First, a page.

KS Bhamrah: Not 100% if im honest. It was a great that Vips wanted to relaunch and re introduce me and a solo artists for which im a grateful. Its just a shame the quality of production for half the album wasn’t the required quality. It was the first time where I had no say in music input for a project of mine and I had to give someone elses opinion a go even if I wasn’t entirely happy. Some of the tracks worked, some didn’t, its just one of those things I suppose. In any project both the producer and the singer needs to be happy which the final outcome. If the singer isnt feeling the track, how can he feel confident in performing it?
I was fortunate enough to see you and Sardara Gill perform live at ‘Kings of Kings 2’ back in March, which I thought was easily the best performance of the night! I’ve heard that you have scaled back doing major gig events, and live events all together, is that true?
KS Bhamrah: Whoever told you that, tell them BHAMRAH WANTS TO HAVE A WORD!!! Music is my fulltime work. I don’t sell insurances, own flats to let or make double glazing windows as my career….its Monday to Sunday music. Scaling back voluntary on gig means bills won’t get paid, I’ll be eating left over pizza the following morning and my wife might just have found that reason to marry Akshay Kumar! The amount of gigs have taken a hit if im honest but that’s due to the lack of focus in the band as explained before. Which is why I had no choice but to bite the bullet and start a new chapter after 28 years. Im a live vocalist and musician and whether im live with Serious 7 vocaling at a wedding or in front of 45,000 Eastern Europeans with The Dhol Foundation, im all about performing and showcasing Punjabi music.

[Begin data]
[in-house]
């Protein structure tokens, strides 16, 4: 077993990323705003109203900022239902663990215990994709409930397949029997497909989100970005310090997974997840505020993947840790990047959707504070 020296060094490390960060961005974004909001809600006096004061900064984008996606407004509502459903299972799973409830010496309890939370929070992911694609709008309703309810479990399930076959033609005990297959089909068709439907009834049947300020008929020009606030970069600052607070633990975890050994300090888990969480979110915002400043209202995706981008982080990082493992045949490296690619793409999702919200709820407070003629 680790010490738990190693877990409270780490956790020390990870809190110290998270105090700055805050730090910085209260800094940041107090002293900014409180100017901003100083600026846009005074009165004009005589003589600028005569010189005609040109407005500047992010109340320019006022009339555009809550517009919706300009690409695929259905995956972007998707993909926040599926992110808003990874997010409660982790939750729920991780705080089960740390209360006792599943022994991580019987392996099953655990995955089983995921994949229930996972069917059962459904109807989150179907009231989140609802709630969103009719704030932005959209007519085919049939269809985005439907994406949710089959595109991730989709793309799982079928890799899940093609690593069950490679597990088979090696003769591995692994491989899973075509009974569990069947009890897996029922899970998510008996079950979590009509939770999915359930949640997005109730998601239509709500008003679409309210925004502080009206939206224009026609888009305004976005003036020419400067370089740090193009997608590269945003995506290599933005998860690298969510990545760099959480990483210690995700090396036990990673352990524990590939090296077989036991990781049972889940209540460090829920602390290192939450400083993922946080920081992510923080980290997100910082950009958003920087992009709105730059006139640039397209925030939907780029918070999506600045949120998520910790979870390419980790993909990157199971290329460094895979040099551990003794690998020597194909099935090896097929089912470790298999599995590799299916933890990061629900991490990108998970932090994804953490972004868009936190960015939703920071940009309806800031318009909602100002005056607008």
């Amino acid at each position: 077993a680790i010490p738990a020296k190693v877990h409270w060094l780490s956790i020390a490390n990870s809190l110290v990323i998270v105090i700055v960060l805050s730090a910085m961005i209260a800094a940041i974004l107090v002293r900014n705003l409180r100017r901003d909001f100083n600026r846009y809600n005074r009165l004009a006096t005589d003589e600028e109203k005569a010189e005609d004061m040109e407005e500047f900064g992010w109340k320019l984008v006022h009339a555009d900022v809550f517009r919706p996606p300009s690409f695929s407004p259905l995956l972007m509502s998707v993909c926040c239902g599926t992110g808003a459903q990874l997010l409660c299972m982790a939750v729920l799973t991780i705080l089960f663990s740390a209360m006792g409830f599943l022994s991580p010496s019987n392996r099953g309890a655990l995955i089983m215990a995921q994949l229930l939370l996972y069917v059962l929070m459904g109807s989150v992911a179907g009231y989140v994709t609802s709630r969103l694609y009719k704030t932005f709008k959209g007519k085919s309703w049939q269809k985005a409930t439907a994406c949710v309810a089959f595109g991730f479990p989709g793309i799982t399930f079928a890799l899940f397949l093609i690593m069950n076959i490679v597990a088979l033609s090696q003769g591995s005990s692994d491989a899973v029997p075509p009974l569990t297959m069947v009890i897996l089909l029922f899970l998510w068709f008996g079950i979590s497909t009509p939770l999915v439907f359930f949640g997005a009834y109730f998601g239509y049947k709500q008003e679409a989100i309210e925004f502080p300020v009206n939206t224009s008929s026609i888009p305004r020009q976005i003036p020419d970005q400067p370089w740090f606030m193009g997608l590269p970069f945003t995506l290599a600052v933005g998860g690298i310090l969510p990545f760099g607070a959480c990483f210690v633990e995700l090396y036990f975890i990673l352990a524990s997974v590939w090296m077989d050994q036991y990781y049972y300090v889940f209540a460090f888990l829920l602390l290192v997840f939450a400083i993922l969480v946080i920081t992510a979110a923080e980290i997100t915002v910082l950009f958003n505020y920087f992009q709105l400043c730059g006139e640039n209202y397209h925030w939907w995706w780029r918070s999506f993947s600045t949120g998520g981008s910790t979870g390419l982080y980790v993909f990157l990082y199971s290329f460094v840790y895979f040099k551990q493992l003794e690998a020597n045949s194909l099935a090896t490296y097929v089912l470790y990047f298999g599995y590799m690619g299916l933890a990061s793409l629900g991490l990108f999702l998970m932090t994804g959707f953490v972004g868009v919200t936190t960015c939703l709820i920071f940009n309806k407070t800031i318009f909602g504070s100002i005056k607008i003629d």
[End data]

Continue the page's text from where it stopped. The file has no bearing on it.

I noticed on the in lay of your ‘The Return’ album that you write a lot of your own material, how important do you think lyrical content is in todays industry, do you think lyrical content is as important to the music?
KS Bhamrah: Name me the last instrumental Bhangra track that broke records and you danced to? There isn’t one! Lyrical content is vital. If is song is collection of random words to a beat who would bother? Its all about getting the right balance between music, vocals, melody and lyrics. If any one of these four elements are lacking then you’ve failed. But if all four work hand in hand then you have a hit on your hands. Every element is important at the other.
Thanks for taking time out to conduct this interview, Any final words for the readers of SimplyBhangra.com?
KS Bhamrah: I just want to take this opportunity and thank you for giving me the opportunity to say a few words on the past, present and future of my career. A lot has happened in the last few years and hopefully with your support, along with the fans of Bhangra music, we can keep the music we love alive and live. Keep up the good work your doing and if you don’t support me….uncle Bhamrah’s is going to come round and get you all in headlocks until you do! (Just Kidding lol)
A massive thanks to KS Bhamrah for taking time out and conducting this interview, his brand new album 'Revival' is out NOW! Click Here For More Info